“SAGE (the Scientific Advisory Group for Emergencies) and many other bodies tasked with managing the pandemic failed to properly consider, despite available evidence, the wider impact of effectively shutting patient pathways and services. This has resulted in significant avoidable mortality and morbidity and lessons must be learnt”.Professor Richard Sullivan, Director of the Institute of Cancer Policy and Co-Director of the Centre for Conflict & Health Research
16 February 2023
King's oncologists comment on impact of COVID-19 pandemic on cancer care
The editorial, published in BMJ Oncology, explores the impact of the pandemic on the national cancer care system and the steps that should be taken going forwards.
A new editorial involving Dr Ajay Aggarwal (Clinical Oncologist at GSST) and Professor Richard Sullivan (Director of the Institute of Cancer Policy) explores how the nation’s cancer care system has been impacted by the pandemic.
In the BMJ Oncology article, the authors state that, at the time of writing, there are over 28,000 people waiting longer than 62 days on a suspected cancer pathway. This is double the 14,000 before the pandemic, meaning worse survival outcomes for people that receive later diagnoses with more advanced stages of cancer. There are also concerns that ‘missing cancer patients’ – people who avoided coming forward for a cancer diagnosis during lockdown – won’t ever book an appointment to be screened.
“The NHS has not managed to fully recover to pre-pandemic levels of NHS activity and worryingly there is no evidence that the ‘missing cancer patients’ (the shortfall in cancer diagnoses during the pandemic based on annual incidence rates) will ever come forward.”
Though cancer care was already under strain in the NHS due to staff and bed shortages, the pandemic had a significant impact that the authors believe will likely result in a substantial loss in years for people with cancer.
The paper roots its analysis in the first lockdown, in which cancer screenings were suspended and diagnostic referrals were deferred or cancelled. One example of its impact can be seen in the 35% decrease in deferrals for patients with suspected lung cancer between March and November 2020.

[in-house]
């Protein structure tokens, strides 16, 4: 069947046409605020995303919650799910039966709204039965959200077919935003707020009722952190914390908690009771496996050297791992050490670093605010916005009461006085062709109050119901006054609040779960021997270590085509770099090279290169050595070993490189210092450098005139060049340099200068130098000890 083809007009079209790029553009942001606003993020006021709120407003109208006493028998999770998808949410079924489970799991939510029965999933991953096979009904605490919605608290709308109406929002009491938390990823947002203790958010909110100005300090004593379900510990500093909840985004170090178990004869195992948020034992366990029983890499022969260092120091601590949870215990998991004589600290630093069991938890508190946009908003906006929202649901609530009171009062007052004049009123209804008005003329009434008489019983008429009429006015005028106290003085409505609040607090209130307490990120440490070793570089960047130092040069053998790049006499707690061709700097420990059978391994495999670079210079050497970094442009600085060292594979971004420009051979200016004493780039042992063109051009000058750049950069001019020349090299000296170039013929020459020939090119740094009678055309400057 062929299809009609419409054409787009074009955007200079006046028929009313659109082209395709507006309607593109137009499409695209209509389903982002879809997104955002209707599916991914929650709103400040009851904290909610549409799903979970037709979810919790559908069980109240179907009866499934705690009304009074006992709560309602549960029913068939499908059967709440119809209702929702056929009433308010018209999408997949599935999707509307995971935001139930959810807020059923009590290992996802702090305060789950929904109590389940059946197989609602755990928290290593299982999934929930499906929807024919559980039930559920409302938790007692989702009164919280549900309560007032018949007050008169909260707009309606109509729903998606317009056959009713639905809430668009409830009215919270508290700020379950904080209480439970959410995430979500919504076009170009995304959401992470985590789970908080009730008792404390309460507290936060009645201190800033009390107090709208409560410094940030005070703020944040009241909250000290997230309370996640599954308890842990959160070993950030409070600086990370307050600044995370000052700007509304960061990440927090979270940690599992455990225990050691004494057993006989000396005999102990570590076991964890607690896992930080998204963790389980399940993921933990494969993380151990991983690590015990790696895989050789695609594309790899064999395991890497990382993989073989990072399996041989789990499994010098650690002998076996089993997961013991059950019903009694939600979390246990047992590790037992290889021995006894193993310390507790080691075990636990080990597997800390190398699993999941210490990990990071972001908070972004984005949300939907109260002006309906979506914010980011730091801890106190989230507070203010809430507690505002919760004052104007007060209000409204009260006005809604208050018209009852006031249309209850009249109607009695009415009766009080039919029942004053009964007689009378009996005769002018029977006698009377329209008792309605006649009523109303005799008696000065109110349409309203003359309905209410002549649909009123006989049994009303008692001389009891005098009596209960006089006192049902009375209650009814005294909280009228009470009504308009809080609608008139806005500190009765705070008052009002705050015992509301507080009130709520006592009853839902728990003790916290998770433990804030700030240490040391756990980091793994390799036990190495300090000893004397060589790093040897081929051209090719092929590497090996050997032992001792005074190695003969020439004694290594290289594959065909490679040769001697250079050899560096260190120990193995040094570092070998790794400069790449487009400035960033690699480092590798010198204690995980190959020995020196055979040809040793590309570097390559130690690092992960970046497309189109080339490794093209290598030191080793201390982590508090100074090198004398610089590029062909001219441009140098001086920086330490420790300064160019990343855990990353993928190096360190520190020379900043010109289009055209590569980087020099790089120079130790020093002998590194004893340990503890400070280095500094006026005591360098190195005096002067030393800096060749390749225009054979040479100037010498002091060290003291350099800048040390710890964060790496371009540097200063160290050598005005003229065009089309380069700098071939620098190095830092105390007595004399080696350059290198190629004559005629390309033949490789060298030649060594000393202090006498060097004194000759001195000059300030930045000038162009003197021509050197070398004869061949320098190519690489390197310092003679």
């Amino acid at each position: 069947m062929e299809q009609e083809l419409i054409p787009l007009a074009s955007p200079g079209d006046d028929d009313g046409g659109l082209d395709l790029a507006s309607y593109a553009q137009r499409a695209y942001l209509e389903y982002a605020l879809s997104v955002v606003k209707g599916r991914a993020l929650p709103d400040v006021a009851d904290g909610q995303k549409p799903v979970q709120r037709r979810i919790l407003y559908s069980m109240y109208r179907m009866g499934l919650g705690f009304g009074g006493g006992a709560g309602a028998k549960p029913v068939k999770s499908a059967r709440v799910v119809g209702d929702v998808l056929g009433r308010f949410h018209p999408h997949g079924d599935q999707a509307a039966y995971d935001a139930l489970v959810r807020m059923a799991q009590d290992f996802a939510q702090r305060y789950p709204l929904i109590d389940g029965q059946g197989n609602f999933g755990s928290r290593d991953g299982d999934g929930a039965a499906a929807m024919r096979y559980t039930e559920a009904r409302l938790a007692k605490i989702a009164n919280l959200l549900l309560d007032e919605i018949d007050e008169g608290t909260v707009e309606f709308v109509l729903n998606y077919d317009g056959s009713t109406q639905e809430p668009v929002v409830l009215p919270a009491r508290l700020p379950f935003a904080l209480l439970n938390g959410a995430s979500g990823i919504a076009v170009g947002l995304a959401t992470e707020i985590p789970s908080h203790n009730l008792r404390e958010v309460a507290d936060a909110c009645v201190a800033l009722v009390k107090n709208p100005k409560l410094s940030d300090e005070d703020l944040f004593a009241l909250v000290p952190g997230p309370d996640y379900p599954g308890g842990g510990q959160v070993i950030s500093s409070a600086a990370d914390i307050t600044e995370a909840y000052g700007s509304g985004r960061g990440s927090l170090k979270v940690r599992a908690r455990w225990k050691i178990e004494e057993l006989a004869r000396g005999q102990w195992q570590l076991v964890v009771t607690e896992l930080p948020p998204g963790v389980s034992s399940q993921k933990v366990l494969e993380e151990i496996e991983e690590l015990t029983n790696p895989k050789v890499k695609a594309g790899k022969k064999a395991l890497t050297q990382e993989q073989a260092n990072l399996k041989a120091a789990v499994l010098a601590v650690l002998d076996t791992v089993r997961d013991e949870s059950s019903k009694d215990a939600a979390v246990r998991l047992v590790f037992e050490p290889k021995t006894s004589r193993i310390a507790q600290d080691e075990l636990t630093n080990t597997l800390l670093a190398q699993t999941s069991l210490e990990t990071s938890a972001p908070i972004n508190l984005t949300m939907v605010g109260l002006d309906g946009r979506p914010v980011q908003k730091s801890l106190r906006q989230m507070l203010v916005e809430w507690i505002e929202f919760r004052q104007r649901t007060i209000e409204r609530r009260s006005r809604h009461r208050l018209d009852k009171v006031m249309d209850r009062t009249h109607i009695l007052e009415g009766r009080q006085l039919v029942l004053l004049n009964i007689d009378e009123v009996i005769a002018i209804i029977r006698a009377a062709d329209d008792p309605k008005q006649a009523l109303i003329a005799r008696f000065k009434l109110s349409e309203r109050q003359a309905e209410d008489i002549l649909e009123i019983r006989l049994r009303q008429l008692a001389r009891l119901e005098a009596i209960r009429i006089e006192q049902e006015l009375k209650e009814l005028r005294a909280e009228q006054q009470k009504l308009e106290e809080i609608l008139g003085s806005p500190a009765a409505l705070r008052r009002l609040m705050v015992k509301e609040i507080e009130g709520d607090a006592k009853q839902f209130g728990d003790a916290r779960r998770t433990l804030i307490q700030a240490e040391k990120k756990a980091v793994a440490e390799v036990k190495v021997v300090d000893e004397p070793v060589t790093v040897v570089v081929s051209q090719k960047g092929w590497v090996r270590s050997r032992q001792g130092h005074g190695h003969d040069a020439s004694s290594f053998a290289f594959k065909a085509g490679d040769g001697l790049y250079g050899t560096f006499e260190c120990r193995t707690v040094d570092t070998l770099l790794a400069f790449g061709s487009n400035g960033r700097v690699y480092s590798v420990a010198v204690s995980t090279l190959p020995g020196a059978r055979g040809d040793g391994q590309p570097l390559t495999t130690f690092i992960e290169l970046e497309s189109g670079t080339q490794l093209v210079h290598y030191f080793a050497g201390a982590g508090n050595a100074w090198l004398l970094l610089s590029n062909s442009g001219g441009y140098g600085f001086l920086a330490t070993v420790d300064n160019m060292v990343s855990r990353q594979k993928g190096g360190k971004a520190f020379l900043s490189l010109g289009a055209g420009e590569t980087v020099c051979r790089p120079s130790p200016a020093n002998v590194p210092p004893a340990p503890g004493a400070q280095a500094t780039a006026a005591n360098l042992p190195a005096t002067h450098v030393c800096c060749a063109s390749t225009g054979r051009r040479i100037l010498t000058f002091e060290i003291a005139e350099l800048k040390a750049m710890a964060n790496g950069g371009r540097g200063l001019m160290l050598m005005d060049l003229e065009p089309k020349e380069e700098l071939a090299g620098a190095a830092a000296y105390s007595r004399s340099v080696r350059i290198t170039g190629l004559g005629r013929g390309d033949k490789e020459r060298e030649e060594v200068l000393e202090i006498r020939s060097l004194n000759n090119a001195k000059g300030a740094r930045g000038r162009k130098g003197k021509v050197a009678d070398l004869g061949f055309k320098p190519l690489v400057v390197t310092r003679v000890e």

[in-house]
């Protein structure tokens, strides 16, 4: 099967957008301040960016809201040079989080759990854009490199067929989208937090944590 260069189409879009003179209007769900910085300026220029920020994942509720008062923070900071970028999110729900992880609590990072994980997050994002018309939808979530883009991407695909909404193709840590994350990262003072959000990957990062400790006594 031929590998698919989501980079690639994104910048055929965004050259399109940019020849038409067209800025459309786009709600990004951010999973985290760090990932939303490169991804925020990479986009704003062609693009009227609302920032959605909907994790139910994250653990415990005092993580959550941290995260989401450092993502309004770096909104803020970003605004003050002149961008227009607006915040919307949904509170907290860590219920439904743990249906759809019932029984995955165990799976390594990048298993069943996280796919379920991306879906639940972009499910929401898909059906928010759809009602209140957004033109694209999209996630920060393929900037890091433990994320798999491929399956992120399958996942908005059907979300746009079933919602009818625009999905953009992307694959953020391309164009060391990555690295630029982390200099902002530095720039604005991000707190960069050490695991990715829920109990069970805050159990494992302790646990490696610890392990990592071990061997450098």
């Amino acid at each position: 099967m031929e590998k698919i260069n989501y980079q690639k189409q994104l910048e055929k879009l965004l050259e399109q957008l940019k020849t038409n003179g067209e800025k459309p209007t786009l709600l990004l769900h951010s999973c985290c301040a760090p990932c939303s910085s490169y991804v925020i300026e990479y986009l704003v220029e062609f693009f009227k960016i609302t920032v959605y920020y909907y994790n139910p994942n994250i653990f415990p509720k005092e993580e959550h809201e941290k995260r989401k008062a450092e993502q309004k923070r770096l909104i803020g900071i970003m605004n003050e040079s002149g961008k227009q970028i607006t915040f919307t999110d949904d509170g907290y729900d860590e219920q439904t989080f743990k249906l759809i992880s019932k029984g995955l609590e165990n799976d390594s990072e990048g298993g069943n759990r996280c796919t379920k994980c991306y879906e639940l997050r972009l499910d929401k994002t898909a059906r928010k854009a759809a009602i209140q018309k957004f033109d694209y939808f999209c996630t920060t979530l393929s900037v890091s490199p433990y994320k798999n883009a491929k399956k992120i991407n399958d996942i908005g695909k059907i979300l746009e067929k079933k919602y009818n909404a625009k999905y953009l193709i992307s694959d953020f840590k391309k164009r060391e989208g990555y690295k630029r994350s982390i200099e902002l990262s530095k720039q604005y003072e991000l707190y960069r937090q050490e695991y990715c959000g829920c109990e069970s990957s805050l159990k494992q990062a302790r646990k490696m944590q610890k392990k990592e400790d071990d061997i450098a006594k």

A similar pattern was seen in cancer treatments like surgical treatments which nearly ground to a halt in the first lockdown. This was due to data suggesting that post-surgery patients were much more likely to die from COVID-19, and guidelines that supported delays of some surgeries.
The authors argue that such practice was either founded on flawed evidence or subsequently challenged by new publications.
Other forms of cancer treatments, particularly radiotherapy, were better maintained by the NHS during the pandemic to the point that radiotherapy was used as an alternative to bladder and oesophageal cancer surgery.
Public health messaging at the beginning of the pandemic was also criticised for failing to accurately convey the risk of not seeking medical attention when experiencing cancer-like symptoms, and delays in providing clinicians with information regarding COVID-19-related risks with cancer diagnosis and treatment.
“We would argue that instead what is required is a greater focus on health system strengthening—governance, financing, workforce, performance and effective implementation of evidence-based therapies.”
Alongside recommendations for specific areas of study like the efficacy of substituting surgical care for radiotherapy, the authors argue for greater investment into, and for more centralised control of, the NHS and private healthcare sector.
Private healthcare usage has increased as people with the ability pay for faster cancer care, exacerbating existing health inequalities among different socioeconomic groups. As well as providing more resources and staff to increase NHS capacity, such reforms could help address this growing inequality.